The defendant testified in a general way that he sold the piano to Hutchings, and if this were so it might be difficult to find in the evidence adequate ground for charging him with Hutchings' misdoing; but the particulars in proof did not sustain that view; the note showed on its face that it was a contract between plaintiff as payer and defendant as payee; it was discounted and the proceeds were divided between Hutchings and defendant before the piano was taken from the latter's house; the bill of sale made on defendant's procurement ran to plaintiff, not Hutchings. Clearly, defendant acted on the assumption that through Hutchings the piano had been sold to plaintiff and that she had agreed to pay him, defendant, the sum of four hundred dollars for the same; in that form the transaction had his approval. It is not claimed that defendant believed, or had any reason to believe, that Hutchings was the agent of plaintiff; the jury were therefore at liberty to infer that he accepted the note as one obtained by his own agent. (Civ. Code, secs. 2307, 2310; Allin v. Williams , 97 Cal. 403, 407.) It is urged, however, that such a ratification of the supposed sale involved no adoption of the fraud of Hutchings because defendant had not been informed thereof. But the defendant accepted the note from a self-constituted agent, knowing that it had been executed in advance of the delivery of the piano to plaintiff, and for a sum largely in excess of the value of the instrument; the circumstances made it his duty to inquire into the acts and representations by which such agent had procured the paper; he made no inquiry, and the jury might well find that he meant to take upon himself, without further information, the risk of any misconduct of Hutchings and to adopt all his acts. (Busch v. Wilcox , 82 Mich. 336, 340; 21 Am. St. Rep. 563; Lewis v. Read, 13 Mees. & W. 834; Mechem on Agency, secs. 128, 129. See Veazie v. Williams, 8 How. 157; Pope v. Armsby Co ., 111 Cal. 159.) Defendant's liability necessarily follows. (Civ. Code, secs. 2338, 2339; Riser v. Walton , 78 Cal. 490; Wheeler etc. Mfg. Co. v. Aughey , 144 Pa. St. 398; 27 Am. St. Rep. 638.)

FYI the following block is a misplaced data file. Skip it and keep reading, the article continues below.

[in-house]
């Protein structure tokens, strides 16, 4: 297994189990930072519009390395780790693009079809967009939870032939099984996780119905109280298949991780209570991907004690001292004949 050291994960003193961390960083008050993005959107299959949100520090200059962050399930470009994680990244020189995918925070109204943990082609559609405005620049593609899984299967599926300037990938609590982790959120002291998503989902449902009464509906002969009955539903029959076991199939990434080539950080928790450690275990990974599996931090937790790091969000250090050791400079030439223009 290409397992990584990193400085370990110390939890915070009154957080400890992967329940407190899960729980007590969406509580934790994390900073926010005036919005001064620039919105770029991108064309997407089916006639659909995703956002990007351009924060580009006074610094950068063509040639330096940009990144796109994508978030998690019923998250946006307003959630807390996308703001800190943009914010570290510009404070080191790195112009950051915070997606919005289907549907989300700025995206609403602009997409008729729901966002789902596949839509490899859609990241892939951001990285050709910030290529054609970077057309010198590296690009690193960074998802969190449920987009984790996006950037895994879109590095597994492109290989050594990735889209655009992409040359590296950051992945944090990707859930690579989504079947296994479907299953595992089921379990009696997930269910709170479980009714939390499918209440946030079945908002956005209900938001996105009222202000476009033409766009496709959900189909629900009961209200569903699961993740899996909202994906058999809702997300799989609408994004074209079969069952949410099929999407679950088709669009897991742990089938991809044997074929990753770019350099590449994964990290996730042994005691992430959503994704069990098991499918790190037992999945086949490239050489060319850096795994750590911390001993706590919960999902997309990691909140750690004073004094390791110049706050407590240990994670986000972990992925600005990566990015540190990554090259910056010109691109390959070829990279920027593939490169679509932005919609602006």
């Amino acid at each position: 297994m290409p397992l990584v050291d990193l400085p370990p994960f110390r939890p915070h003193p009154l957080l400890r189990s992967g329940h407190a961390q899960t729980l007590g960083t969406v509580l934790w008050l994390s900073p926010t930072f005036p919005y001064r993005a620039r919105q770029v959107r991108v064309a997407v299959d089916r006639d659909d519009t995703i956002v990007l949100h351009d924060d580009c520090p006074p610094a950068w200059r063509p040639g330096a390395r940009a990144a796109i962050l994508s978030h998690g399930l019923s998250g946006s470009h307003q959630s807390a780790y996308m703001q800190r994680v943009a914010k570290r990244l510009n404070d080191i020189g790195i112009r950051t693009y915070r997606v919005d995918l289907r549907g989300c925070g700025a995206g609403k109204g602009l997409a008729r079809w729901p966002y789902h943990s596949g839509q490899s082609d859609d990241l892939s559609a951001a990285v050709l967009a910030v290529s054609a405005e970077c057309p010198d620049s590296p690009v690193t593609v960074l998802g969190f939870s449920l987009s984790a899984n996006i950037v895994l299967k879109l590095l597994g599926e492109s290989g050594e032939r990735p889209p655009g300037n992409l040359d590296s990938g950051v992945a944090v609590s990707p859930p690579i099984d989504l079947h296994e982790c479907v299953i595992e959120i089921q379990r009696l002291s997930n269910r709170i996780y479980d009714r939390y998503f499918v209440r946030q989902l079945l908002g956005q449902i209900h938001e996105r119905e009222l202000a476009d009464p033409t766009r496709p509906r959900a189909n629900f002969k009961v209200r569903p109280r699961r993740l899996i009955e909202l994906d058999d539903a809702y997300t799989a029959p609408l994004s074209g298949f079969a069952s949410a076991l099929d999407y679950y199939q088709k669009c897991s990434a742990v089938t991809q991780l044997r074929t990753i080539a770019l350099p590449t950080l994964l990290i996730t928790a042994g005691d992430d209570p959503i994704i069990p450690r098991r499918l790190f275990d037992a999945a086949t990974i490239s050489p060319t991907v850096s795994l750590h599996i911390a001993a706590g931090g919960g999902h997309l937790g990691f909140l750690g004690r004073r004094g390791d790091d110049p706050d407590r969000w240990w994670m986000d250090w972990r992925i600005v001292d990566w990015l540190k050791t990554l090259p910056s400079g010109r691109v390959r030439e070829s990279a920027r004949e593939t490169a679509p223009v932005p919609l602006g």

[51 P. 1085] It is immaterial that defendant was himself an agent and personally was not profited by the fraud. The relation he assumed to the supposed contract evidenced by the note was, from first to last, that of a principal; he allowed Hutchings and the bank to treat him as such, and intended that plaintiff should regard him in the same character. That he incurred toward her such liabilities as may be incident to that relation is too plain for argument. Nor is it of controlling importance in the case that plaintiff retained the bill of sale sent to her by defendant, and omitted for several months to require him to remove the piano from her house. While these facts had a tendency to show that plaintiff waived the fraud and would abide by the sale which defendant claimed to have been made, they were not conclusive. By the terms of the actual arrangement with Hutchings, she was to have possession of the piano for one year if she so desired; she had no dealing with the person who executed the bill of sale; her note had been passed already to an innocent holder; and the defendant in no way changed his position on account of her delay. Waiver is commonly a question of fact; certainly it cannot be said here as matter of law that plaintiff waived the fraud. (Russel v. Amador , 3 Cal. 400, 402.)
Defendant complains of certain instructions given to the jury at plaintiff's instance. Portions thereof are transcribed from the complaint and contain matters of little or no pertinence to the case; but in our opinion the relevant parts of the instructions complained of were not erroneous, and those irrelevant were not prejudicial to defendant. The judgment and order denying a new trial should be affirmed.
For the reasons given in the foregoing opinion the judgment and order denying a new trial are affirmed.